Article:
Samsung has designed a six-core Mali GPU into its latest Exynos 5 Octa applications processor. It's a design win for ARM, reinforcing its credibility in the fight against market leader Imagination.
Samsung Electronics Co. Ltd. surprised a few people when it kept them guessing about the graphics core inside the Exynos Octa mobile applications processor launched at the beginning of the year. (See: London Calling: Whose GPU in Exynos Octa?)
Six months on and the company has now appears to be running a two-horse strategy with regard to licensing in graphics. Having launched the Exynos 5410 Octa with PowerVR SGX544MP from Imagination Technologies Group plc as the graphics processor in January, the company has now announced the Exynos 5420 Octa with a six-core Mali T628 from ARM Holdings plc as the graphics engine.
That's good news for ARM, dispelling the idea of a glass ceiling above which it might struggle to gain design wins.
Samsung has been a major licensor of ARM processor cores, and the Octa was itself a lead implementation of ARM's big-little strategy for running applications with energy efficiency by pairing off Cortex-A15 and Cortex-A7 processor cores. So Samsung's jump to PowerVR was a blow to ARM's aspirations to compete at the leading-edge in licensable GPUs. ARM had achieved success in licensing a large number of second-tier design wins in Southeast Asia, but it looked as if Imagination was holding and even regaining ground at the high-end of the market with high volume SoC vendors.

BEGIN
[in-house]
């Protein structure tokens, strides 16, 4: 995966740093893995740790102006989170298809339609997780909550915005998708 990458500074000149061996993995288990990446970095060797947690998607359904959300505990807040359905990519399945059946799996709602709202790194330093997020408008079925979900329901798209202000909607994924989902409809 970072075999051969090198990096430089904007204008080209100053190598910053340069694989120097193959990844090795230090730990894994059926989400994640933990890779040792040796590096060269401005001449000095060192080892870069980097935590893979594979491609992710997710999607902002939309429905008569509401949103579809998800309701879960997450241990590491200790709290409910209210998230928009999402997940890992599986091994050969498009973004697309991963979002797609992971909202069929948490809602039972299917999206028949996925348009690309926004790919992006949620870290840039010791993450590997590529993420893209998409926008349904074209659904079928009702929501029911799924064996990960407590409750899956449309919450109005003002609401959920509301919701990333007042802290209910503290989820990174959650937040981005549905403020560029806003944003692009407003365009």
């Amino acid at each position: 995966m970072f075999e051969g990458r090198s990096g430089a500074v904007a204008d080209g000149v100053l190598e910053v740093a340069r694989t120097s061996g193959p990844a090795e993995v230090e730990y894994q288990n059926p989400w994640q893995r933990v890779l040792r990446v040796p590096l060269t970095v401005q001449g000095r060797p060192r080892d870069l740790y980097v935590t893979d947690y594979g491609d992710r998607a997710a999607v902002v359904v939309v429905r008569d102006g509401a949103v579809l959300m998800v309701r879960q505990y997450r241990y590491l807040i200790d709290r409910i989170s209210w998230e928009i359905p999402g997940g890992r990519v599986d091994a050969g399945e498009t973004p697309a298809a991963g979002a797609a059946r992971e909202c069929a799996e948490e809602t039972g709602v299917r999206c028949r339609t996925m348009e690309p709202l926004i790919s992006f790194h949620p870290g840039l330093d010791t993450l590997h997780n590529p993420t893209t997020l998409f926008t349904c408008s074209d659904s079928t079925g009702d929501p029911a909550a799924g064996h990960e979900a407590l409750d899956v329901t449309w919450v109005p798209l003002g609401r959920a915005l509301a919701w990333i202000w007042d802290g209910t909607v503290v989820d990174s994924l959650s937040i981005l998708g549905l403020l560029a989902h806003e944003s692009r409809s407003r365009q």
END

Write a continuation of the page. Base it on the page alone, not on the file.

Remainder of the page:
So Samsung's jump back to Mali is good for ARM, particularly as Samsung has been prepared to publicly compare the two iterations of Exynos 5 Octa -- although clearly the implementation and the number of cores deployed is a design choice rather than a direct comparison of the two architectures.
The Exynos 5420, based on the Mali T628 MP6 achieves twice the graphics processing capability of its 5410 predecessor. However, it is also clear that Samsung has brought the Mali T628 into Exynos for its ability to perform general-computing, otherwise known as GPU-compute. Samsung also claims to have tweaked the big-little 4x4 processor design to obtain a further 20 percent power saving over the previous chip.
While the Exynos 5410 began shipping in the second quarter, the 5420 is now sampling to customers and is scheduled for mass-production in August.
What is clear, as with the recent AnTuTu benchmarking affair, is that the system part of SoC is most important when it comes to working out computational and power efficiencies. Such things as the inclusion of the right compression/decompression engine for graphics textures, the right caching strategy, and the right ports to off-chip memory storage -- possibly more so than the native architecture -- are keys to achieving the right performance and power consumption and getting design wins.
So with this win ARM has turned the tide somewhat. Imagination will almost certainly be designed-in elsewhere with its PowerVR Series 6 GPUs, including with Samsung, and in so doing will oust ARM's Mali. But the rising significance of GPU-compute means that when it comes to graphics there is no glass ceiling -- and between Imagination and ARM it is "game on."